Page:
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Don’t make important decisions on an empty stomach

An energised person at 9 am closely contemplates a file while at noon they're down to 'whatever'

Update: More recent research has brought into question the captivating notion of ego depletion with difficulties reproducing some key experiments and suggesting other factors may be at work.

In his book You are now less dumb, David McCraney explains an concept called ego depletion with the basic idea that our brains require fuel, particularly the decision-making and glucose hungry pre-frontal cortex. Every time you have to make decisions or deal with difficult situations it tires you such that we have a sort of finite amount of will power. If you spent the morning battling to get the kids dressed and out the door, then jostling your way through a crowded commute, by the time you get to work you’re more likely to say ‘whatever’ to any decisions that come your way. Making decisions is hard work.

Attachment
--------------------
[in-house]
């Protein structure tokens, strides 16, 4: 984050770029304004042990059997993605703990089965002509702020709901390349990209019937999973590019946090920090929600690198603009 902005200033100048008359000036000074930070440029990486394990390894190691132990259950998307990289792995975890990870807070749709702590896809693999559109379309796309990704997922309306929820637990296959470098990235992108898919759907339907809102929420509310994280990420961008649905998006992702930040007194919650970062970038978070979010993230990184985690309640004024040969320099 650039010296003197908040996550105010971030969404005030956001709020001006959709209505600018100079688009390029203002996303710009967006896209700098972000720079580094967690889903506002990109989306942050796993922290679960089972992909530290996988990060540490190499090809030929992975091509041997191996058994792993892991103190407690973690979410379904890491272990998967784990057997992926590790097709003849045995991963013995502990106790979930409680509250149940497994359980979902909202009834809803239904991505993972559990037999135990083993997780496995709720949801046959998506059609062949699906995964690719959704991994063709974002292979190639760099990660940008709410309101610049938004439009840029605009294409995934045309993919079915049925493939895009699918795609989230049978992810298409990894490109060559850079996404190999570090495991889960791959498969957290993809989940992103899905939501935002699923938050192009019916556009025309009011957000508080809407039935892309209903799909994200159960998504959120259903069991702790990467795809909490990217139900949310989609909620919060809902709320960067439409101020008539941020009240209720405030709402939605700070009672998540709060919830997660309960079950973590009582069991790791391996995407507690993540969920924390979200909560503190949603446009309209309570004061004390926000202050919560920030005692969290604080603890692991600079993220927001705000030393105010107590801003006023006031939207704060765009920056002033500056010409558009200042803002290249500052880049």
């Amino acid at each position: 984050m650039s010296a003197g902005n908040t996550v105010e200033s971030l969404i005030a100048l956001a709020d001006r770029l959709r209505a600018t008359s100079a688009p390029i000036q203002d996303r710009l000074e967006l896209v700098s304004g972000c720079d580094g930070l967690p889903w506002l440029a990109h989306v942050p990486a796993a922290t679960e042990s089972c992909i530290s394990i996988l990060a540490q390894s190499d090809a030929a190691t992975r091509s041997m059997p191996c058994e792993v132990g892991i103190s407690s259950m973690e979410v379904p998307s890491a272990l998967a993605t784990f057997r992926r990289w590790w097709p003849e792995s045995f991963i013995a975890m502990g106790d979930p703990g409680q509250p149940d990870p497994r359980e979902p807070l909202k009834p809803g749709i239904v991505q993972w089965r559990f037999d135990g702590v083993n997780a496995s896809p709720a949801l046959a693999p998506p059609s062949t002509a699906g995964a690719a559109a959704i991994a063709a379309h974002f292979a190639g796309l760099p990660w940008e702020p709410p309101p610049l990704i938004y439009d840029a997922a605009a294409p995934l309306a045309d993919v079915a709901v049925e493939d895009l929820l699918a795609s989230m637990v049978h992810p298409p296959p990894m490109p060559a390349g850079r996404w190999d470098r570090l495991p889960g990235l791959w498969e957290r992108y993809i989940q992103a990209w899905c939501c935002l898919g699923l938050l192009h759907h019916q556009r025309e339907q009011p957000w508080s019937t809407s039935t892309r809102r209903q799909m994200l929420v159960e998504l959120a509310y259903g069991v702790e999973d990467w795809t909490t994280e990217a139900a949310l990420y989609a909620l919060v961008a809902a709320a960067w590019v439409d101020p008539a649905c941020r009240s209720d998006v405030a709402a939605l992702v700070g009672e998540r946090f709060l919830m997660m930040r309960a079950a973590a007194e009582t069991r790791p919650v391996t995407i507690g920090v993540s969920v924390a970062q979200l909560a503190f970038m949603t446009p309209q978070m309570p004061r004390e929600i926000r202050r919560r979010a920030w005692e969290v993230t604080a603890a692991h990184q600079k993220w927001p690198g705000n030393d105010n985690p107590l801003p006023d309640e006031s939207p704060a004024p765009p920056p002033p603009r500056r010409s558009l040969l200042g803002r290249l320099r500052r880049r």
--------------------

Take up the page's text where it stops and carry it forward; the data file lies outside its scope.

McCraney brings up a remarkable, and slightly disturbing, study by Shai Danziger which followed eight Israeli judges as they decided on over 1,000 parole applications. The findings show that prisoners were most likely to be granted parole first thing in the morning, after a snack break, and right after lunch. If you were unlucky enough to be up for parole just before lunch, bad luck.

As McCraney puts it:

If you want the most control over your own mind so that you can alter your responses to the world instead of giving in and doing what comes naturally, stay fresh. Take breaks. Get some sleep. And until we understand what ego depletion really is, don’t make important decisions on an empty stomach.

Here’s a nice summary of Shai Danziger’s parole study in the Economist including a remarkable chart.


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